The conventional full-wave voltage doubler circuit (see schematic pdf below) has one end of the secondary winding hitting twice the peak voltage of the secondary with respect to ground.

For low voltage supplies, the 4X8 circuit is not necessary.   But if you have a high-voltage secondary around 750 volts RMS and higher slated for voltage doubler service and you don't know the insulation rating or it is old, this slightly more complex circuit looks like a great way to go to prevent secondary insulation breakdown failure.

* conventional fw doubler2.pdf (6.08 KB - downloaded 214 times.)
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Tom WA3KLR
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« Reply #11 on: September 04, 2010, 08:22:11 PM »

Ed,

Referring back to your first post, the "voltage doubler" circuits as drawn are not correct. They are missing 2 diodes.  

As drawn, the circuits function as diode clamps (guys, remember the dc restorer?) of the ac signal coming off of the ends of the transformer windings.  So the signal is not really rectified, not filtered, and always has one end of the voltage waveform clamped to ground.  This gives an unfiltered dc with super high ripple.

With the addition of the 2 missing diodes (as shown in the schematic pdf below), the voltage doublers perform as intended.  They are each essentially an independent half-wave doubler with both in series.  They operate on the same half-wave of the ac cycle, so the overall operation of the transformer is half-wave, not a good thing, unless the transformer core has enough flux capacity for the flux-biased situation.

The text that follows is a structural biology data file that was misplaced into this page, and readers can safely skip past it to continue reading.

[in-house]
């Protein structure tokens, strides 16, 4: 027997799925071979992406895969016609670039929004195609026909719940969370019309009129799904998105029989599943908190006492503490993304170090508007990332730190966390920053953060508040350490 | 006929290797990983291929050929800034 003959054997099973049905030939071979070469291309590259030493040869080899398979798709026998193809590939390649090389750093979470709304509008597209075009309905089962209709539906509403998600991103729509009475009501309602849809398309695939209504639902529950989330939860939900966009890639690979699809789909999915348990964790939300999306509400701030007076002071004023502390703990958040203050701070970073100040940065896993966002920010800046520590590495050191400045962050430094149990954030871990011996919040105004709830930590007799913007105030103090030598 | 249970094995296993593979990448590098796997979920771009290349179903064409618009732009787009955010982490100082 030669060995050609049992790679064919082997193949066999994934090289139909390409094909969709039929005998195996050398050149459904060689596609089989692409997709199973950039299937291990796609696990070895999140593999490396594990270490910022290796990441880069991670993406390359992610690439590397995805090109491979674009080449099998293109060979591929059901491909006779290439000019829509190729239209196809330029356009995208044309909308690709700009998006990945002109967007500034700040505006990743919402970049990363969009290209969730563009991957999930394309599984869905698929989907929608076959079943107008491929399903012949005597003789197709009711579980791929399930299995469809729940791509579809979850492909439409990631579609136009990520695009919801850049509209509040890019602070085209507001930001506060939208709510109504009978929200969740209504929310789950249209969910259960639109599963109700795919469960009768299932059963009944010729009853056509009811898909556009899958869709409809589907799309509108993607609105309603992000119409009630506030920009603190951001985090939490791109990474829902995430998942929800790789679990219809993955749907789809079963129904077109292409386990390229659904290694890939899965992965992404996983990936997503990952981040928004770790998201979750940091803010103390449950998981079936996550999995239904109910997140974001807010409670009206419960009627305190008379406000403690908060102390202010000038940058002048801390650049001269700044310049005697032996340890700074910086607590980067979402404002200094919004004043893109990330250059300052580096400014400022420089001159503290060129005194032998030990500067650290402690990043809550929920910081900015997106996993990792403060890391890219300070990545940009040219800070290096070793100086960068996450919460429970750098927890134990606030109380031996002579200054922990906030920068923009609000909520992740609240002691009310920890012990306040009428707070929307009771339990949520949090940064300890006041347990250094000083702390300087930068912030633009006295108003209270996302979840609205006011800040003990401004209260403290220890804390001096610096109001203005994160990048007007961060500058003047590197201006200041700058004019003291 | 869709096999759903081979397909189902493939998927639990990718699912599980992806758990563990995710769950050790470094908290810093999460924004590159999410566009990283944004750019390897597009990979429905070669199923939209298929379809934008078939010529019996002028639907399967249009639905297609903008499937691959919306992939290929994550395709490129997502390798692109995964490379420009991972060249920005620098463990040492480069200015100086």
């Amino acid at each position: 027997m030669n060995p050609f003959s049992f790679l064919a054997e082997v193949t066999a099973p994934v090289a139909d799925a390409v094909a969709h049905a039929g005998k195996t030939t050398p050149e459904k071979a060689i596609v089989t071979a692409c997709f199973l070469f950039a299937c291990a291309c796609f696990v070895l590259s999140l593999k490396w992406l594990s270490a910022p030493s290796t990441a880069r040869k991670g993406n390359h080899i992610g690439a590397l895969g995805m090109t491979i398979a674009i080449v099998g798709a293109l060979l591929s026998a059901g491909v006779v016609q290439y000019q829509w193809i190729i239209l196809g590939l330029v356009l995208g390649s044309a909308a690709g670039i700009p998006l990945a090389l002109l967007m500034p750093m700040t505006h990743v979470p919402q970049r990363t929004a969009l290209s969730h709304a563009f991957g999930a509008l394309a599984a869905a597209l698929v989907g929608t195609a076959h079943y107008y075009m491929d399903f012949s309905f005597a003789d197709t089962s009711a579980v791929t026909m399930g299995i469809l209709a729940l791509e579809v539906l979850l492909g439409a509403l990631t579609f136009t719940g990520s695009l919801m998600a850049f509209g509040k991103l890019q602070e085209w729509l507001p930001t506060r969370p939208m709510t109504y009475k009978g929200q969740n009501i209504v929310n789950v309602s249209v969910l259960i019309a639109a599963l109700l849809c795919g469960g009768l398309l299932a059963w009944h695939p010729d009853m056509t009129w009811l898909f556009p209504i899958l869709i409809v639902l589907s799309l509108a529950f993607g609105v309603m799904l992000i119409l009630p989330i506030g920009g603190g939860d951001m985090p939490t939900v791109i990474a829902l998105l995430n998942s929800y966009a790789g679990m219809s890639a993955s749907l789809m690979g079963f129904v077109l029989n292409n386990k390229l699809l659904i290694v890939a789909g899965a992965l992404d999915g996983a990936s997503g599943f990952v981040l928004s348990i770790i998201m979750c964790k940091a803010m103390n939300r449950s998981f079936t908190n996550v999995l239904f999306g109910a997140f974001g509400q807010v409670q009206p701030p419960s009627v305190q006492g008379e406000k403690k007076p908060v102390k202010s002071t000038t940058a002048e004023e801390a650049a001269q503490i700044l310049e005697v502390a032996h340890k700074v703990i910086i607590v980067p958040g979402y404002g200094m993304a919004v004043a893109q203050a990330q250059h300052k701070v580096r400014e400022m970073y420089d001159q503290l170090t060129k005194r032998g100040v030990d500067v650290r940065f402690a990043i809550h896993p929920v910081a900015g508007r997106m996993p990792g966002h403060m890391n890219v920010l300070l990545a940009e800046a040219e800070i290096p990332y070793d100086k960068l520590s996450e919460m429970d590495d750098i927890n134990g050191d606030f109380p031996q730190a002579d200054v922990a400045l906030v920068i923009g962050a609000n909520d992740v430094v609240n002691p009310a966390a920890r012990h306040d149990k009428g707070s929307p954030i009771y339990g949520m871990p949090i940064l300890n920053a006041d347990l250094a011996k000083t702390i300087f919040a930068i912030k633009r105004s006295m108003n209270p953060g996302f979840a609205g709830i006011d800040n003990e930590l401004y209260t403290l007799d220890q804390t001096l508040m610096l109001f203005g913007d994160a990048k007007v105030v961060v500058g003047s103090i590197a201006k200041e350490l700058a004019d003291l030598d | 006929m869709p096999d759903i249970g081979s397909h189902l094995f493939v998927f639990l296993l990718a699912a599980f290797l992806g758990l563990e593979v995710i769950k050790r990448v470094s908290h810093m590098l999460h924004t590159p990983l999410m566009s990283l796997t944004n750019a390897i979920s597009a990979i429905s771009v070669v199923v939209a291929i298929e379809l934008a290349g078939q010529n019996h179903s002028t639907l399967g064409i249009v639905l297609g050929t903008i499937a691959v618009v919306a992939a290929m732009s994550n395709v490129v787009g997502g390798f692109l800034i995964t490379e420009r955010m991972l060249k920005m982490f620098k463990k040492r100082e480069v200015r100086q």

(Later - Rob, sorry, after reviewing the posts I see that I did not absorb your similar posting.)

* 2hw doublers_in_series.pdf (7.44 KB - downloaded 192 times.)
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« Reply #12 on: October 31, 2010, 11:26:56 PM »

As to why it's called that I don't remember. I found the old web page where I explain how it works after studying it, but I didn't come up with it or the name, so sorry I can't answer definitively. I think it came from here but a search didn't find it. Could it be from a book or magazine? A web page that is now defunct?

I think it is called that because if one wished to have a FW bridge and a FW doubler as well so as to have B+ and B++, it required 8 diodes, 4 for the bridge and 4 for the doubler. (If one wants only the doubler, then only 6 are required). The circuit is explained well on the web page:

http://rawfire.torche.com/~opcom/psu/4x8_power_supply.html
http://208.190.133.201/lit/4x8/index.html